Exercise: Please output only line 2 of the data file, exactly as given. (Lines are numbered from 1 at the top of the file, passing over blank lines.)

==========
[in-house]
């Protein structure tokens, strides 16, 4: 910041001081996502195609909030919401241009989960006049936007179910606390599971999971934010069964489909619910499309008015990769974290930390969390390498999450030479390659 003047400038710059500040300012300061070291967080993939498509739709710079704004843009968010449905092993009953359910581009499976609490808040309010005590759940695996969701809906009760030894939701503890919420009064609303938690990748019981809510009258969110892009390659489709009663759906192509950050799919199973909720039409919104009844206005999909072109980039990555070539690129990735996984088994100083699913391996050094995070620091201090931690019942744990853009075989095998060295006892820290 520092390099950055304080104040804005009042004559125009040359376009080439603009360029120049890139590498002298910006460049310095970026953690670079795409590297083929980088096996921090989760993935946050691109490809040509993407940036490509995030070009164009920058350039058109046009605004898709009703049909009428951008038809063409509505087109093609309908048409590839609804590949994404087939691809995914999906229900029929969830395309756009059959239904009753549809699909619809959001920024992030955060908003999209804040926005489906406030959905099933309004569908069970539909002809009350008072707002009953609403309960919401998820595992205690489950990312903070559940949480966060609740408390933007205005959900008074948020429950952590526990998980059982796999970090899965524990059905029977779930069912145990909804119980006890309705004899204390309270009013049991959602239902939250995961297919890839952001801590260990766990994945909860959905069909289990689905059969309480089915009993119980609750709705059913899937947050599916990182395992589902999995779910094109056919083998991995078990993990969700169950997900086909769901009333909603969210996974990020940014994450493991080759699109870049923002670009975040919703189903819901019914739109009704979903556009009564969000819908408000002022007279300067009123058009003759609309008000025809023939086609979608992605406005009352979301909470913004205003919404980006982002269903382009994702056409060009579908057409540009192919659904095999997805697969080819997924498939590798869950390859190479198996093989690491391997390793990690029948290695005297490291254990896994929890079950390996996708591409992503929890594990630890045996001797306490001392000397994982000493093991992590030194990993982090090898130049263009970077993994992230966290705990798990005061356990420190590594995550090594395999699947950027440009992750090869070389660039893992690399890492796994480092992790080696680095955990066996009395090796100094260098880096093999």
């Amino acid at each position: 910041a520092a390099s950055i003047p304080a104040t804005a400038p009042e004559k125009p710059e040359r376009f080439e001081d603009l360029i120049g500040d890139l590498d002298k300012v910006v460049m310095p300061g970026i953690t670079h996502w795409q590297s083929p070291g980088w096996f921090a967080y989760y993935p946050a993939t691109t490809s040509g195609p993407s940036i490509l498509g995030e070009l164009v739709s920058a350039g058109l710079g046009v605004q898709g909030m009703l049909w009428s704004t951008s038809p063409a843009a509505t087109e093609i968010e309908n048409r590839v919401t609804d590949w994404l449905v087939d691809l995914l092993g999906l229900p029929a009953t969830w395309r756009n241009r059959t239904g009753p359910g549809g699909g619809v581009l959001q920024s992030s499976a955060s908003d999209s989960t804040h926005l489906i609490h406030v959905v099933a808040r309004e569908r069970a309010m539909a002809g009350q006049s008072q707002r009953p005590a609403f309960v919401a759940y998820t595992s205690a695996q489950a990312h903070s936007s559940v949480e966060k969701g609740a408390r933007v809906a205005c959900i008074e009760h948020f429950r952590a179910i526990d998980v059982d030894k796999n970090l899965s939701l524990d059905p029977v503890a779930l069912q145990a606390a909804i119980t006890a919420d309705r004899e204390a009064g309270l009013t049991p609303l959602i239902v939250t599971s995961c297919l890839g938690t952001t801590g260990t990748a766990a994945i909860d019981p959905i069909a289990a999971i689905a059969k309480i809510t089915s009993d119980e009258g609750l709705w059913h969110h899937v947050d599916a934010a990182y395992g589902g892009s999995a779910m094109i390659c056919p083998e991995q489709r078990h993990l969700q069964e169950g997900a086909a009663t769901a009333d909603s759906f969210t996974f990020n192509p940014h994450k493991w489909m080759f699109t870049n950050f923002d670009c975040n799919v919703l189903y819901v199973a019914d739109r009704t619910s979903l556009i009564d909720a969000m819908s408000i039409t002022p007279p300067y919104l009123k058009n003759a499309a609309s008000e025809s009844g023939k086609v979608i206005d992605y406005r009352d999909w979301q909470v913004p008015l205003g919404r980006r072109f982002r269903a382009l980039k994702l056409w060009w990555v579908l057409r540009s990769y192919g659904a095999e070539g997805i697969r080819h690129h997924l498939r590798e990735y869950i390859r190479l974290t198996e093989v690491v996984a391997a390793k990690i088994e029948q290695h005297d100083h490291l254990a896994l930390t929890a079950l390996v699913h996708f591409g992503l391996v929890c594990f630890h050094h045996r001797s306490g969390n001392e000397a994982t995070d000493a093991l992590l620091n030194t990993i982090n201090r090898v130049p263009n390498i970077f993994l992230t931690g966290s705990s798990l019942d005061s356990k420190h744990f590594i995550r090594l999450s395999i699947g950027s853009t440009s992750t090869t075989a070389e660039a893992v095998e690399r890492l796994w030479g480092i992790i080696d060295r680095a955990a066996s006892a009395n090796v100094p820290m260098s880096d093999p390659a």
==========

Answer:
């Protein structure tokens, strides 16, 4: 910041001081996502195609909030919401241009989960006049936007179910606390599971999971934010069964489909619910499309008015990769974290930390969390390498999450030479390659 003047400038710059500040300012300061070291967080993939498509739709710079704004843009968010449905092993009953359910581009499976609490808040309010005590759940695996969701809906009760030894939701503890919420009064609303938690990748019981809510009258969110892009390659489709009663759906192509950050799919199973909720039409919104009844206005999909072109980039990555070539690129990735996984088994100083699913391996050094995070620091201090931690019942744990853009075989095998060295006892820290 520092390099950055304080104040804005009042004559125009040359376009080439603009360029120049890139590498002298910006460049310095970026953690670079795409590297083929980088096996921090989760993935946050691109490809040509993407940036490509995030070009164009920058350039058109046009605004898709009703049909009428951008038809063409509505087109093609309908048409590839609804590949994404087939691809995914999906229900029929969830395309756009059959239904009753549809699909619809959001920024992030955060908003999209804040926005489906406030959905099933309004569908069970539909002809009350008072707002009953609403309960919401998820595992205690489950990312903070559940949480966060609740408390933007205005959900008074948020429950952590526990998980059982796999970090899965524990059905029977779930069912145990909804119980006890309705004899204390309270009013049991959602239902939250995961297919890839952001801590260990766990994945909860959905069909289990689905059969309480089915009993119980609750709705059913899937947050599916990182395992589902999995779910094109056919083998991995078990993990969700169950997900086909769901009333909603969210996974990020940014994450493991080759699109870049923002670009975040919703189903819901019914739109009704979903556009009564969000819908408000002022007279300067009123058009003759609309008000025809023939086609979608992605406005009352979301909470913004205003919404980006982002269903382009994702056409060009579908057409540009192919659904095999997805697969080819997924498939590798869950390859190479198996093989690491391997390793990690029948290695005297490291254990896994929890079950390996996708591409992503929890594990630890045996001797306490001392000397994982000493093991992590030194990993982090090898130049263009970077993994992230966290705990798990005061356990420190590594995550090594395999699947950027440009992750090869070389660039893992690399890492796994480092992790080696680095955990066996009395090796100094260098880096093999």